The economy and COVID-19
With large swathes of society working from home, schools shuttered, and the entertainment sector shut down, the economy is taking a big hit. We’re quickly diving deep into a big economic shock and long-term recession. International trade and travel have diminished. Supply chains are distorted as factories and borders are closed. Given a decline in demand, plus government measures to protect public health, whole sectors face a sudden, sharp decline in revenue. Whilst there are large differences between sectors, this will impact the entire economy. Governments have announced large aid-packages, but this will only help curb some of the shock.
Given this scenario, it’s easy to understand the fintech community is also facing losses.
Mitigating the impact to business and financials
At the outset of the outbreak, it was important to first manage any direct impact to operations to ensure business continuity. Many fintechs were early and quite successful in transitioning a fully remote ‘working from home’ scenario enabled by virtual tools. Compared to incumbents, fintechs’ processes are already largely digital (i.e., most challengers offer fully digital customer onboarding without any required face-to-face interaction).
Their agile way of working and great deal of independence to their employees also enabled fintechs to let their people better manage the impact on their daily lives. On top of that, many fintechs have been promoting the health and well-being of their staff.
Many fintechs were also quick to respond vis a vis helping their customers. Challenger banks such as the UK’s Atom bank, Starling Bank and Monzo are offering their customers ‘payment holidays’. And Brazil’s Nubank has been offering additional lending to customers short on cash.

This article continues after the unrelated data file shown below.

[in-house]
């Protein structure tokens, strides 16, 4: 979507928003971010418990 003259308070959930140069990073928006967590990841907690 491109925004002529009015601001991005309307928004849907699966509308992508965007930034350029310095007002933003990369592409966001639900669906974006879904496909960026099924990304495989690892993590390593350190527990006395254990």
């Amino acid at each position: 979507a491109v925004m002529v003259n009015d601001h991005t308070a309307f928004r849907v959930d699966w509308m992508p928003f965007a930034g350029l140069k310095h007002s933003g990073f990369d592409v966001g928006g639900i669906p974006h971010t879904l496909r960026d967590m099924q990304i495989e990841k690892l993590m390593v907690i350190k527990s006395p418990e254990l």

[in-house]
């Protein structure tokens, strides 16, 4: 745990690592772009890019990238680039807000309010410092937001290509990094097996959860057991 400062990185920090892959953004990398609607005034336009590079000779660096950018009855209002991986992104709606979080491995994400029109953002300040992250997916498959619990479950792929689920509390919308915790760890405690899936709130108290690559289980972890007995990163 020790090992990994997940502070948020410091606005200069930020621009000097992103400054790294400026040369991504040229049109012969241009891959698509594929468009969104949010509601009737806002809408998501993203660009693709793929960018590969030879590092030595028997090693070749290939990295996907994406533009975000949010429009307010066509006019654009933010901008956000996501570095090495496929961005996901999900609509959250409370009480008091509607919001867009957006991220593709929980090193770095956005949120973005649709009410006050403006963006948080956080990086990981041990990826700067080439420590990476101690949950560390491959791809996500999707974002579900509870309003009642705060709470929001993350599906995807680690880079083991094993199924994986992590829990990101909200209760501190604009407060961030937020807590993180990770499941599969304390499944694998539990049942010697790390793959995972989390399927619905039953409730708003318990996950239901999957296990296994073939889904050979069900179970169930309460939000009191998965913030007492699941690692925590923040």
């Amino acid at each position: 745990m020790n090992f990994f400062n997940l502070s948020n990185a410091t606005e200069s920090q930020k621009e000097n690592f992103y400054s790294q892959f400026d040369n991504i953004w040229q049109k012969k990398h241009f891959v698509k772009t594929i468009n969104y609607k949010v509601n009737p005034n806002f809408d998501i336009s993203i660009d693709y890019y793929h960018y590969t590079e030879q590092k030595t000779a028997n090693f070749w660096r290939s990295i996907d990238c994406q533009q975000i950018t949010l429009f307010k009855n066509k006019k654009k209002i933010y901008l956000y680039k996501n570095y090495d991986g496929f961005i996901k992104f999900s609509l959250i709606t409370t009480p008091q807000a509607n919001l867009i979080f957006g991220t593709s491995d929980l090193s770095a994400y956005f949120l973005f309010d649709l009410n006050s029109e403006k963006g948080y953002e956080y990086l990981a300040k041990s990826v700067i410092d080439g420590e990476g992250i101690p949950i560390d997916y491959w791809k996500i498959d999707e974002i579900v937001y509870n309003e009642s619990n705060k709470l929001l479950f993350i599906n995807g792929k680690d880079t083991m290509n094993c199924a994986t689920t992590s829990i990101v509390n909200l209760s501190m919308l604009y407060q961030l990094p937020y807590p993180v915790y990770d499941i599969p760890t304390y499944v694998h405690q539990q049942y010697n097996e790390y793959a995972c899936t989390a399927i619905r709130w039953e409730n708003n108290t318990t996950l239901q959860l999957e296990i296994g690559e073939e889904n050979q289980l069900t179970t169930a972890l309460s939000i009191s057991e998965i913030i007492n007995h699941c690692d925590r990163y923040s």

Once the immediate impact is managed, it’s important to look ahead and take actions for the mid-term. Not all fintechs are impacted in the same way; it depends on the stage of the company, the segment, the market fit, and its cash reserves.
To understand where you stand as a fintech, it’s important to quickly assess your financial position. This includes a detailed overview of the financial runway, understanding where you can cut costs, and outlining options for additional funding.
For those that have a runway of less than 6 months, they must act quickly to obtain funding. The market circumstances have abruptly changed and, without a doubt, become more challenging. We expect that some funding will still take place, but valuations will be lower and the fundraising process will take longer. Solid preparation now is key to enhance your chances of long-term success.
Additionally, it is critical to accelerate the creation of a viable business model (as opposed to just seeking growth and global expansion). Many fintechs are early-stage and not (yet) profitable. Having a viable business model and path to profitability is now more important than ever.
Mitigating the financial impact
Fincog research on successful neobanks shows that it certainly is possible to become a successful and profitable challenger bank. There is no single road to success, with a variety of possible business models, target clients and product portfolios. However, when making the right strategic choices, challenger banks should be able to enhance their profitability, achieving a sustainable business model.
While the path to future profitability differs per player, there are four generic initiatives that challengers can undertake, ideally in combination with each other, to drive revenue and become profitable.
1. Growth: market strategy & product portfolio
Most challengers have a rather narrow product portfolio that is often centred around the payment account. So, first and most important of all, challengers must follow a Growth Strategy to grow into new, profitable product segments and geographical markets.